Listings and pending sales hit the highest level in roughly a year, according to a new report from Redfin. Still, a record number of contracts were canceled.

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Christmas came early for buyers and sellers who have both been waiting for rates to drop.

Mortgage rates are still higher than they were a year ago, but the ongoing slide is enticing sellers to list homes and buyers to make offers, according to a report Redfin released on Friday.

New listings, pending sales and prices all rose in November, the report showed.

The number of total active listings was down 7.9 percent in November compared to a year before. However, the number of new listings rose 1.3 percent from October to November to the highest level in over a year, and sliding rates were enough to push buyers and sellers into action despite rising prices.

“Buyers and sellers are learning to live with uncertainty,” Shay Stein, a Redfin Premier real estate agent in Las Vegas, said in a statement. “They’ve realized no one has a crystal ball that can predict exactly when mortgage rates will fall back to 5 percent, so they’re making moves now because they can only wait so long to be near their grandkids, live in an RV like they’ve always dreamt of or finalize their divorce.”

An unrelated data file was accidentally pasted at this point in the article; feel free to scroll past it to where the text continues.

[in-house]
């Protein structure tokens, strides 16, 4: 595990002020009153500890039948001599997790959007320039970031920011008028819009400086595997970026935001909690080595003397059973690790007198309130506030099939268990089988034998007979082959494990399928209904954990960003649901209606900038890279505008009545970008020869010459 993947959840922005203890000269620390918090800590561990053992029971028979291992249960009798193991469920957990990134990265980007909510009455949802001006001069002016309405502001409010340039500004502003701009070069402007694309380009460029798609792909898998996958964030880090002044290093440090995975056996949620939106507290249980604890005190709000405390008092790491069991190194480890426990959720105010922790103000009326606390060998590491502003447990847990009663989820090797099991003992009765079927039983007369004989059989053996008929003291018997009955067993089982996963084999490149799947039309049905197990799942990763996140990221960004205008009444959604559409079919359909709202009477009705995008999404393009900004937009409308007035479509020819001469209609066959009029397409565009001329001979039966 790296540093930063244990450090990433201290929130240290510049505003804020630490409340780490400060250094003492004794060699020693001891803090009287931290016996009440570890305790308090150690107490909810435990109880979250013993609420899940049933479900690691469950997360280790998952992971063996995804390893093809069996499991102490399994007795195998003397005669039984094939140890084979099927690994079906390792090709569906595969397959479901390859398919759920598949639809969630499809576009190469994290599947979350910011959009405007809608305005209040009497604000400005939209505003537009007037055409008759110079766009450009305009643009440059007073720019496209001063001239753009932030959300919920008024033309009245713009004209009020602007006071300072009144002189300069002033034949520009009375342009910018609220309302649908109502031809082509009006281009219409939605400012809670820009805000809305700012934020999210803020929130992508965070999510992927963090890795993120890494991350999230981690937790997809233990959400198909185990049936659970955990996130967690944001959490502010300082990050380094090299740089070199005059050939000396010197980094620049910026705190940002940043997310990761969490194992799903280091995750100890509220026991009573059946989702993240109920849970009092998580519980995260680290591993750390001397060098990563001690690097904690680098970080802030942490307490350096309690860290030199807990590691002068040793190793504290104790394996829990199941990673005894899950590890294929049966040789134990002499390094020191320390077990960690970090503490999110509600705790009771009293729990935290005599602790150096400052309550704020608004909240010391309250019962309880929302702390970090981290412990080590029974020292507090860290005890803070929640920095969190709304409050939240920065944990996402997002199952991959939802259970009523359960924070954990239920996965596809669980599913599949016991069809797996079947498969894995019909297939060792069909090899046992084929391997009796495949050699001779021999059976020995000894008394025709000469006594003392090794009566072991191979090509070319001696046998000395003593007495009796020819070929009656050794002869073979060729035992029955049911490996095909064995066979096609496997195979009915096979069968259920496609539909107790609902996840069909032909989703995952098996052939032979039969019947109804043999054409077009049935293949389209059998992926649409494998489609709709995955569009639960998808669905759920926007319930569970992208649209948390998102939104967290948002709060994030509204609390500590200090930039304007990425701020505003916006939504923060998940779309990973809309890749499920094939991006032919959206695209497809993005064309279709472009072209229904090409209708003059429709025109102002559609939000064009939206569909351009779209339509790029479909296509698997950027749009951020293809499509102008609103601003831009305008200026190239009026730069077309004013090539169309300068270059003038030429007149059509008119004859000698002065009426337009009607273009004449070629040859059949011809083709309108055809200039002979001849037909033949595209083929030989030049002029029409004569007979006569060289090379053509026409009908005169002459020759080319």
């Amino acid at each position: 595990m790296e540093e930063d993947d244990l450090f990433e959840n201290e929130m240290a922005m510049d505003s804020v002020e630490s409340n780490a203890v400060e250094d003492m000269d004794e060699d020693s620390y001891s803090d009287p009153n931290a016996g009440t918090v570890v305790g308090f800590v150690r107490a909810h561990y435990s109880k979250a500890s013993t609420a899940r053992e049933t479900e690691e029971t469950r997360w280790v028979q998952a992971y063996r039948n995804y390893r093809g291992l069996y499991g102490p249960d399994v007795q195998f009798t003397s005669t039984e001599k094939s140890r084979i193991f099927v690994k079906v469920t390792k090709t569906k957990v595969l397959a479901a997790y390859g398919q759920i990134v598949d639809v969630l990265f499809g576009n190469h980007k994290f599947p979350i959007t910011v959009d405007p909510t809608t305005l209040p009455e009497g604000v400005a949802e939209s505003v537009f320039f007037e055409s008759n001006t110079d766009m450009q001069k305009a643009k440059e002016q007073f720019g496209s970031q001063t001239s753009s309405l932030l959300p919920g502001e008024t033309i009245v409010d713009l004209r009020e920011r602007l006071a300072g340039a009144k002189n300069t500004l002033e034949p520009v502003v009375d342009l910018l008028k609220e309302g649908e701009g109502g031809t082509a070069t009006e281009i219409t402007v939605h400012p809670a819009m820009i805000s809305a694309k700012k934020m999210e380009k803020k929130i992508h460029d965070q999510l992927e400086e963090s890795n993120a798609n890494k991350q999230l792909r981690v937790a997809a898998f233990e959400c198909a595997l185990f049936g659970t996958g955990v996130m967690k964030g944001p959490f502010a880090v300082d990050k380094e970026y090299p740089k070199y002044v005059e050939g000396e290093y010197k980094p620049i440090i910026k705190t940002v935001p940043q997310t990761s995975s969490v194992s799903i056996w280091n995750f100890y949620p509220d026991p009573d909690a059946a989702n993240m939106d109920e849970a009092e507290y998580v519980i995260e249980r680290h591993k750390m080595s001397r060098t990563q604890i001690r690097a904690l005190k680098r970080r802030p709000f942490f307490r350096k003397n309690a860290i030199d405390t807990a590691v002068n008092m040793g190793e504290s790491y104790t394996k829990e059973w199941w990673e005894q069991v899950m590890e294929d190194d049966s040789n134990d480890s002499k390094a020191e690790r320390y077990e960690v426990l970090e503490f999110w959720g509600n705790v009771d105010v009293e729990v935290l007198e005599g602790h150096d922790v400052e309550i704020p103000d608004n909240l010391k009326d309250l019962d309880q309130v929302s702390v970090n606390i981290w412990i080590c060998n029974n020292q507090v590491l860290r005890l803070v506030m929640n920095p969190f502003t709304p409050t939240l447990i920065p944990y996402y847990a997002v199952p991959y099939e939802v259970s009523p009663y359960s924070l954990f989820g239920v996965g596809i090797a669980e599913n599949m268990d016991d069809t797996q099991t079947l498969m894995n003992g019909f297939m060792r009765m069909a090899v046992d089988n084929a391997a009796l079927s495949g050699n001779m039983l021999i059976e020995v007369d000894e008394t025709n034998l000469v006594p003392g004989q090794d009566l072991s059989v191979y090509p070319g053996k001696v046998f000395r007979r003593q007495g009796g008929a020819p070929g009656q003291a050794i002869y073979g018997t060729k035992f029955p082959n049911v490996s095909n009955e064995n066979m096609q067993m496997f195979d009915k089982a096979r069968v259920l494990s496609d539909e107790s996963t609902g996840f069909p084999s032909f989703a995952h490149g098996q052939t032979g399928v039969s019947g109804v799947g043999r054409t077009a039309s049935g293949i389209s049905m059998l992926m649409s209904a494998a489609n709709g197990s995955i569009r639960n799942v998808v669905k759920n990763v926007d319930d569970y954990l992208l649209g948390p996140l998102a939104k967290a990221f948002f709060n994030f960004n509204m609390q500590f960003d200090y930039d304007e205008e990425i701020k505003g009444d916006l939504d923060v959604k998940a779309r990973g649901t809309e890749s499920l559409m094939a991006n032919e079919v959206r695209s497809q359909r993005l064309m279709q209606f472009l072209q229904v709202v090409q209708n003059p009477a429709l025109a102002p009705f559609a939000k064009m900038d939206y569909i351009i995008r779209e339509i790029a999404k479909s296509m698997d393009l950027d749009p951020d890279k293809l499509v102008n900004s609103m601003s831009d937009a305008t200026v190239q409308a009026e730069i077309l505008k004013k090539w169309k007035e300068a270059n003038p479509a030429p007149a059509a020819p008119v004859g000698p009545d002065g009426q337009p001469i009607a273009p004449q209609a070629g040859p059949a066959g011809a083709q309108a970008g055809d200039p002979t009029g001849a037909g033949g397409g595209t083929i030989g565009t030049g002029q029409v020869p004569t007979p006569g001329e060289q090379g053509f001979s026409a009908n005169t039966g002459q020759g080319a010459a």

Pending home sales rose 2 percent from October to November on a seasonally adjusted basis, Redfin reported. Pending sales were still down 0.1 percent from a year before but have been slowly climbing since bottoming out this spring. 

The median home sold for $408,732 in November, Redfin said, 3.7 percent more than a year before and the biggest monthly jump in over a year. That’s within the typical monthly price growth seen before the pandemic sent prices soaring at unprecedented levels.

Mortgage rates drop on Fed policy shift

At 6.68 percent Thursday, rates on 30-year fixed-rate mortgages are still higher than they were a year ago, when they were at 6.31 percent, according to rate lock data collected by Optimal Blue.

But they’re down more than a full percentage point from a 2023 peak of 7.83 percent registered Oct. 25. According to Optimal Blue data, rates on 30-year fixed-rate loans slid below 7 percent on Dec. 5 as a stream of data showed inflation easing, and mortgage rates have continued to drop in the wake of a major policy shift by the Federal Reserve Wednesday.

Fed policymakers signaled they foresee cutting short-term interest rates three times by the end of next year, and many investors and some economists think the central bank may implement one or more rate cuts by spring.

Thanks to the drop in rates, homebuyers taking out a new mortgage can expect their monthly payments to be more than $200 less than they were just a few weeks ago.

Still, buyers are canceling contracts at the highest rate since at least 2017, Redfin reported, with 16.9 percent of home purchase agreements canceled in November, up from 15.6 percent a year earlier.

Besides a spike during the onset of the pandemic, contract cancellations typically hovered between 12 percent and 14 percent over the past seven years, according to Redfin’s data. 

One in four homes fell out of contract in Atlanta and Jacksonville, according to the report. 

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